Web-support trial for depression, isolation among rural elderly

Australia’s largest provider of rural home support services is participating in a study to assess whether using the internet to connect elderly people in regional communities can reduce depression.

Australia’s largest provider of rural home support services is participating in a study to assess whether using the internet to connect elderly people in regional communities can reduce depression.

The $500,000 study will be led by Professor Rob Sanson-Fisher of the University of Newcastle and will source participants from integratedliving Australia’s 12,000 customers along the eastern seaboard from far north Queensland to Tasmania.

The funding is part of a $5 million research grant announced by the federal government on July 27 for studies to improve the mental health of elderly Australians.

Addressing a lack of social connectivity

Dr Alison Boyes, a member of the Newcastle University research team, says people living in the community in rural areas can be disproportionately affected by poor social connectivity and have less access to life-enriching resources than their urban counterparts.

Dr Alison Boyes

The funds will be used to establish a private online community dedicated to older adults where participants can engage in one-to-one and group-based communication with their peers. They’ll also be provided with training on how to use the platform to connect.

The researchers aim to recruit 230 participants from rural NSW and Queensland. They will be divided into two groups, with one group getting access to the online community, and the other receiving usual care. Participants will be assessed over 12 months to see if the online support is effective in promoting mental health and well being.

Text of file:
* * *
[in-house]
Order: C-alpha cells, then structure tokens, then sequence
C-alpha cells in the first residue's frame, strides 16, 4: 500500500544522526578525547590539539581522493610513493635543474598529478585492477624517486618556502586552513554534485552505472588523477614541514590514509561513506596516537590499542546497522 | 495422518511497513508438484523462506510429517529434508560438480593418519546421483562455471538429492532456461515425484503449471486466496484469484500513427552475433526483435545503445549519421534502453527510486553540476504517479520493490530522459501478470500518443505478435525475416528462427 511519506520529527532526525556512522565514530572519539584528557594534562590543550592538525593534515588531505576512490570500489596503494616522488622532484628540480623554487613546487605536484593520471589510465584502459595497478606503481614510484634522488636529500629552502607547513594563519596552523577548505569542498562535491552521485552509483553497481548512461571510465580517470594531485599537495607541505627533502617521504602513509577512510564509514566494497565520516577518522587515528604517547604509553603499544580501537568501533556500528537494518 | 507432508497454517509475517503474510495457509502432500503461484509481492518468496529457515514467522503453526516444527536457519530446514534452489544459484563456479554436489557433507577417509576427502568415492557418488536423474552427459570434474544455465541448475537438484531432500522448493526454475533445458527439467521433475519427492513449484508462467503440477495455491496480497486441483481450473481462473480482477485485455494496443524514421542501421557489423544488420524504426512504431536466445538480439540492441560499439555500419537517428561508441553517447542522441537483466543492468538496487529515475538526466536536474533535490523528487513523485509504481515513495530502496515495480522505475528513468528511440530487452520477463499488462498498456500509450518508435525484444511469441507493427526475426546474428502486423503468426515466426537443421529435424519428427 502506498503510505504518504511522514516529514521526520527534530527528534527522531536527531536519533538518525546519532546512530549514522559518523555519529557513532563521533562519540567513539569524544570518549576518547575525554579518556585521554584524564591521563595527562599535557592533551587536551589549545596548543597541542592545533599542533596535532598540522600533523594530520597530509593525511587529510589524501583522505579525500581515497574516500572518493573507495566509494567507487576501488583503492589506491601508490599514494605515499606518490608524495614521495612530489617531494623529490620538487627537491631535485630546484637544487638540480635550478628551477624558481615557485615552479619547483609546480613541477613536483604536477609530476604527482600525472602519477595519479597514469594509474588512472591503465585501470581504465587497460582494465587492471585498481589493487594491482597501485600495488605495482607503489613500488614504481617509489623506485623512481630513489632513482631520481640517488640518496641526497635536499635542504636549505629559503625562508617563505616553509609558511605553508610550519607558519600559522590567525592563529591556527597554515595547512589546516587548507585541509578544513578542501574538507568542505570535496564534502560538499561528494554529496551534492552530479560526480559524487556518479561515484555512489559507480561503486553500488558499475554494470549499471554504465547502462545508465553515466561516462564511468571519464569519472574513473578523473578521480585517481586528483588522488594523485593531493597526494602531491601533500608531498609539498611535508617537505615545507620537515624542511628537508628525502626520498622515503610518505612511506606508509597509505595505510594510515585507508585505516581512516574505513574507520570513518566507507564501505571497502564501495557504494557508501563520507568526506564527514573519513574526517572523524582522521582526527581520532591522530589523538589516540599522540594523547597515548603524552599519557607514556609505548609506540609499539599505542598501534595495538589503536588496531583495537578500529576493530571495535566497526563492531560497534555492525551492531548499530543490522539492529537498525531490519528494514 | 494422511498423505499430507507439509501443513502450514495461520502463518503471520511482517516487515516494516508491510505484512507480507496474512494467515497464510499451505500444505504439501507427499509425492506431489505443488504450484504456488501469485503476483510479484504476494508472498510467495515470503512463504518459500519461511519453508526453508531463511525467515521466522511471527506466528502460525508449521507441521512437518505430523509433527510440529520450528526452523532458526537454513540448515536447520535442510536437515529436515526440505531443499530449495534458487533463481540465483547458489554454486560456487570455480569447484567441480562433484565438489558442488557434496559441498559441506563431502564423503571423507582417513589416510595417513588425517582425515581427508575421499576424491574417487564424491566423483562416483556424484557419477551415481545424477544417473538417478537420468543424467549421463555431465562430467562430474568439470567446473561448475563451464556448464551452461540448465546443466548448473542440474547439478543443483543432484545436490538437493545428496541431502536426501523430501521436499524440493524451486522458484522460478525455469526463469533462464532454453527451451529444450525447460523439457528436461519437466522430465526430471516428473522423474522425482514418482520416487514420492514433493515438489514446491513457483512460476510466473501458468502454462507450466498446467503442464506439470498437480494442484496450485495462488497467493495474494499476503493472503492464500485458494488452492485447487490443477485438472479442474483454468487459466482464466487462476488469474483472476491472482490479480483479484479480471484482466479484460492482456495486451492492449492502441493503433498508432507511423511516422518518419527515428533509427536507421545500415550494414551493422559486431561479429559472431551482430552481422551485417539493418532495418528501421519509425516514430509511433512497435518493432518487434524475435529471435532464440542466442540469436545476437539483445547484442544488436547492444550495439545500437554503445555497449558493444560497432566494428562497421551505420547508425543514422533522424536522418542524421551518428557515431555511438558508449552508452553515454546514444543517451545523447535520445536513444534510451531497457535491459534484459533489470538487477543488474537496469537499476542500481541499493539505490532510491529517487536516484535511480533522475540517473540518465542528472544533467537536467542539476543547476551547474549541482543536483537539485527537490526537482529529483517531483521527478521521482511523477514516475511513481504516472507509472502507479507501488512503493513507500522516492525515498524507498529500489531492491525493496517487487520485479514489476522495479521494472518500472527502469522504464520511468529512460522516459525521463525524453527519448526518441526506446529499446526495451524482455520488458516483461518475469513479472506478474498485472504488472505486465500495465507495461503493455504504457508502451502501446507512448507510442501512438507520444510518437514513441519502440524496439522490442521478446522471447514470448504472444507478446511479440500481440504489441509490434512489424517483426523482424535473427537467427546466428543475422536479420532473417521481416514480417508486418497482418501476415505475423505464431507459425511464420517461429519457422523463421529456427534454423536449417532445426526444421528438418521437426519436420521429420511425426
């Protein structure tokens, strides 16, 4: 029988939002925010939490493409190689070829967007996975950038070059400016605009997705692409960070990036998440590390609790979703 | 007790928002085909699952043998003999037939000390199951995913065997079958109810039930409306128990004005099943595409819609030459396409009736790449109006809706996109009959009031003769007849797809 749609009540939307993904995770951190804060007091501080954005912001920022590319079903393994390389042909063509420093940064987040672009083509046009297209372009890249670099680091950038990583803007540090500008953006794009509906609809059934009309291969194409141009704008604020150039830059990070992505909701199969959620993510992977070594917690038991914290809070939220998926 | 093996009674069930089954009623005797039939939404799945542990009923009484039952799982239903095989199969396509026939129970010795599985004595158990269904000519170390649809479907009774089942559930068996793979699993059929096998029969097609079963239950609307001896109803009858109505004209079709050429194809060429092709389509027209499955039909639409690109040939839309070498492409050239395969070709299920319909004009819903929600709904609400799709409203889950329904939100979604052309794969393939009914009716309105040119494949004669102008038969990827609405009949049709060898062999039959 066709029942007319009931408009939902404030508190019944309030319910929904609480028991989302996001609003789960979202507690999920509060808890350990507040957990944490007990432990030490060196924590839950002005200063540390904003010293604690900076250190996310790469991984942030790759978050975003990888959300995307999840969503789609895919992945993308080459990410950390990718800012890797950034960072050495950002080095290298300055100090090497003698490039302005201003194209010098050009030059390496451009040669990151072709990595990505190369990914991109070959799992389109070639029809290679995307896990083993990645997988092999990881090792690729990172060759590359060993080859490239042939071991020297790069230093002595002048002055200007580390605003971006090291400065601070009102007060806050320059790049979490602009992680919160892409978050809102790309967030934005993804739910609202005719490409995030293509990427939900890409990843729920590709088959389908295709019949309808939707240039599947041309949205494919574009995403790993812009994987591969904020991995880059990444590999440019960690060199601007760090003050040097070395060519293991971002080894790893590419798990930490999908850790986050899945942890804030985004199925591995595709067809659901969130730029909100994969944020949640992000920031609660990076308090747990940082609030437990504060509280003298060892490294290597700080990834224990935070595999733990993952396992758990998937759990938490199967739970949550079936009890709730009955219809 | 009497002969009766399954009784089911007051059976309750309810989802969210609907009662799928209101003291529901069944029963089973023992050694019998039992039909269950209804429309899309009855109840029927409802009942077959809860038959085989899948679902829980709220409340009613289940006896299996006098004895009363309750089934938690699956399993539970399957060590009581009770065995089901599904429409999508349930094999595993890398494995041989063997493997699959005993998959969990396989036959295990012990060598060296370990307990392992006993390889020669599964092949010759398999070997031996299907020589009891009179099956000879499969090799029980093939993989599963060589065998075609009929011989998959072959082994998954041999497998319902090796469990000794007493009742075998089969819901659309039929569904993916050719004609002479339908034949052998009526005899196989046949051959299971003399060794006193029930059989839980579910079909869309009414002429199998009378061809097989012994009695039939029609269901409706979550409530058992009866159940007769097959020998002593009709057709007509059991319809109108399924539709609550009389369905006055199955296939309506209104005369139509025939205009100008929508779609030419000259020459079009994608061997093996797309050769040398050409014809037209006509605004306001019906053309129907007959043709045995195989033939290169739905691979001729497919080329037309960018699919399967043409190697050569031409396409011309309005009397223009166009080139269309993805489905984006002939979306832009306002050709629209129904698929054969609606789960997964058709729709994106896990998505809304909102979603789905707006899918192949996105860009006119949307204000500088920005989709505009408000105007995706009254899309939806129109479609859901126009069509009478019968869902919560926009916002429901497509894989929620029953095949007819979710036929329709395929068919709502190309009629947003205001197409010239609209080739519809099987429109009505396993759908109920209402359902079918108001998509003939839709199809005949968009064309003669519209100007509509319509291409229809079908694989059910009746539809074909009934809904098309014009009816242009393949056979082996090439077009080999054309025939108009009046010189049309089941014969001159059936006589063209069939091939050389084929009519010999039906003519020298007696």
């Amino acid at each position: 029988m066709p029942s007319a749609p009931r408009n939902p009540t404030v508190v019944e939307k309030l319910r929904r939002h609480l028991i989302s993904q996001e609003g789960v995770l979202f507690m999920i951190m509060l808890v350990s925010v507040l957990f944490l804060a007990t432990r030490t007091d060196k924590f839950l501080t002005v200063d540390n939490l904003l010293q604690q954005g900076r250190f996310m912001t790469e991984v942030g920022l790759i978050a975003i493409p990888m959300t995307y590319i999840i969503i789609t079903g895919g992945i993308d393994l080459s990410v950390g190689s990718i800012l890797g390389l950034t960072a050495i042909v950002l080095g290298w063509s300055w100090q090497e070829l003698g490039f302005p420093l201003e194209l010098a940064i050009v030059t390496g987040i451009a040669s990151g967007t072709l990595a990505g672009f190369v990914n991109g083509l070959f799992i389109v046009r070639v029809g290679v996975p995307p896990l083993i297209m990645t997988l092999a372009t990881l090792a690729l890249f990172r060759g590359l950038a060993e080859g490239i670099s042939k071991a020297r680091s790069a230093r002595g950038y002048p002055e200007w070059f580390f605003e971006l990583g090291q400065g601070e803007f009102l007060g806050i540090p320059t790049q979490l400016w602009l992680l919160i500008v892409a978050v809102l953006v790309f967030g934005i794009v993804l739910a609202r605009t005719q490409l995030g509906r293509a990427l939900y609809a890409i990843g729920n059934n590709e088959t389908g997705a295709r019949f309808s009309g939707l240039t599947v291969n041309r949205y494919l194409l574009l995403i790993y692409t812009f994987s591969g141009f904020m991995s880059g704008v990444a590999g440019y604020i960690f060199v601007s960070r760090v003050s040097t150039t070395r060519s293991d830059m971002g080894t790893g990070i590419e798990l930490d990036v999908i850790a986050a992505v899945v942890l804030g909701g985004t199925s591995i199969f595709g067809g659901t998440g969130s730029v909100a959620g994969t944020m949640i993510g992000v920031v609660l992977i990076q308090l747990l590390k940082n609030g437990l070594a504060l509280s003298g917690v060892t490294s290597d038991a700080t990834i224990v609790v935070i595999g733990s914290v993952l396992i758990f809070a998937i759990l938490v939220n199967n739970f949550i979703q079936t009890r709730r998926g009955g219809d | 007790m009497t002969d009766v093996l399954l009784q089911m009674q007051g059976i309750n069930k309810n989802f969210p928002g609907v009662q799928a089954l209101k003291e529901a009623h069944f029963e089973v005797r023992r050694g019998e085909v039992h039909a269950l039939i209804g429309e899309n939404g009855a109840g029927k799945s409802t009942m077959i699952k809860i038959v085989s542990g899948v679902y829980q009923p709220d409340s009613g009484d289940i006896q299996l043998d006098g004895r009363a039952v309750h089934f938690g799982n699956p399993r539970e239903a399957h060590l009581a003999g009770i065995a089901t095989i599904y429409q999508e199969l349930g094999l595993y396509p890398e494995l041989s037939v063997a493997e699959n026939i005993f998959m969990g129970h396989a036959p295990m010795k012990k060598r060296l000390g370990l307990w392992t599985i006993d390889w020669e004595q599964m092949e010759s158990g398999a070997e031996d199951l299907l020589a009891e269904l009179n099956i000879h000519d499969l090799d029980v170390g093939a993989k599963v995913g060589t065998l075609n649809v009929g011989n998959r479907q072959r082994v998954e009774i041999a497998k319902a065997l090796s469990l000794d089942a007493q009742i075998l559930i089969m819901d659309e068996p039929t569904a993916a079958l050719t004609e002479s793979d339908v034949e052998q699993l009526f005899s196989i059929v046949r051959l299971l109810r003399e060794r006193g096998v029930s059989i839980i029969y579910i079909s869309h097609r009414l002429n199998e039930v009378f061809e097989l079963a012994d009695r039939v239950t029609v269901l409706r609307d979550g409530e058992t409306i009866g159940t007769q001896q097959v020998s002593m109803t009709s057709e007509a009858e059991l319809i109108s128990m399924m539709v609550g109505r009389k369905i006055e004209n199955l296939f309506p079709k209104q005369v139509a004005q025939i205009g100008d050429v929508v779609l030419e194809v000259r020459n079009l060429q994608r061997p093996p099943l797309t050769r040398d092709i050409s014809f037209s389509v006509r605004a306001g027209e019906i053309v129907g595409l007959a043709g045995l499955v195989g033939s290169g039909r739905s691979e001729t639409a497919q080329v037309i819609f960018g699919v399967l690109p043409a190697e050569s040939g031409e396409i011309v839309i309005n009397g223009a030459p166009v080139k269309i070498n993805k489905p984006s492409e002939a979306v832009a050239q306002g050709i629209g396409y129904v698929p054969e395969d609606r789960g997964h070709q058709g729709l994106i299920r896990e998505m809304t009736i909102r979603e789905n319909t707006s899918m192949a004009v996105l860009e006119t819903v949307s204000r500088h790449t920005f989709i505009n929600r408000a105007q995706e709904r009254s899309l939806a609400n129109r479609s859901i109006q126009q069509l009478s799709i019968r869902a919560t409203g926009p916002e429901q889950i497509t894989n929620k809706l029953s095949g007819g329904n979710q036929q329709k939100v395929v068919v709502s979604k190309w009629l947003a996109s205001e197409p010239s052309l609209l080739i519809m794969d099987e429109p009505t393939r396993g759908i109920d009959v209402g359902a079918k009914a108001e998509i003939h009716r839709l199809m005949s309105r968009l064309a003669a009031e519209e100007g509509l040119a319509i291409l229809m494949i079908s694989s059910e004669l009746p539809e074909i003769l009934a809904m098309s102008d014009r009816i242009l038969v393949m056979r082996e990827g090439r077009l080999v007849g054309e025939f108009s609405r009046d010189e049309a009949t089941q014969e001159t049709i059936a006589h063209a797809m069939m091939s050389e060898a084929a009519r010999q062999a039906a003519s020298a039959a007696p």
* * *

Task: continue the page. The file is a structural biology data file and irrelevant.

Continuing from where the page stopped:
Finding solutions in technology

Dr Boyes says technology can provide many advantages over face-to-face or telephone-based peer support, including accessibility, autonomy and anonymity, as well as providing access to a diverse range of individuals.

“Finding a mechanism to support geographically isolated older people to be socially connected is vital,” she told Community Care Review.

“The use of web-based technology ensures that if effective, the online peer support intervention can be rapidly scaled up and integrated with the existing online platforms hosted by aged care, mental health and community services.”

Integratedliving’s strategy and innovation project manager Indra Arunachalam says the organisation has already conducted a pilot study in the NSW Hunter region looking at the needs and experiences of rural elderly people and is currently gathering further data leading into the University of Newcastle project.

“By working with university of Newcastle we hope to enhance our e-health strategy and hopefully the development of technological solutions to increase older people’s access to services and improve their health outcomes,” she told Community Care Review.

Other studies funded through the NHMRC grant will investigate interventions for depression and anxiety in residential aged care facilities.

You can read about them here.

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Tags: alison-boyes, community-care-review-slider, depression, integratedliving, online community, research, rob-sanson-fisher, rural, university-of-newcastle,

3 thoughts on “Web-support trial for depression, isolation among rural elderly

  1. What about isolation in remote areas where internet access is limited or non existant?

  2. It has merit but I think there will be more issues to address such as lack of knowledge with computers and internet by users, access issues, cost issues, connectivity issues and so forth. Isolation is still a huge issue and studies show that the health effects of isolation are the same as smoking something like 16 cigarettes a day. I am wondering if it may be better to partner with whatever services are in rural and remote areas and looking at local solutions for this issue. I suspect that those elderly who can use the internet for these purposes probably are already doing so, if they have access to an internet provider. Also families are very important rural and remote areas so maybe include the family in the mix to see what local solutions may be effective.

  3. Not everyone can afford internet access, to buy a computer and other needed accessories either due to income restrictions, chronic illness, disability and/or lack of time/interest.

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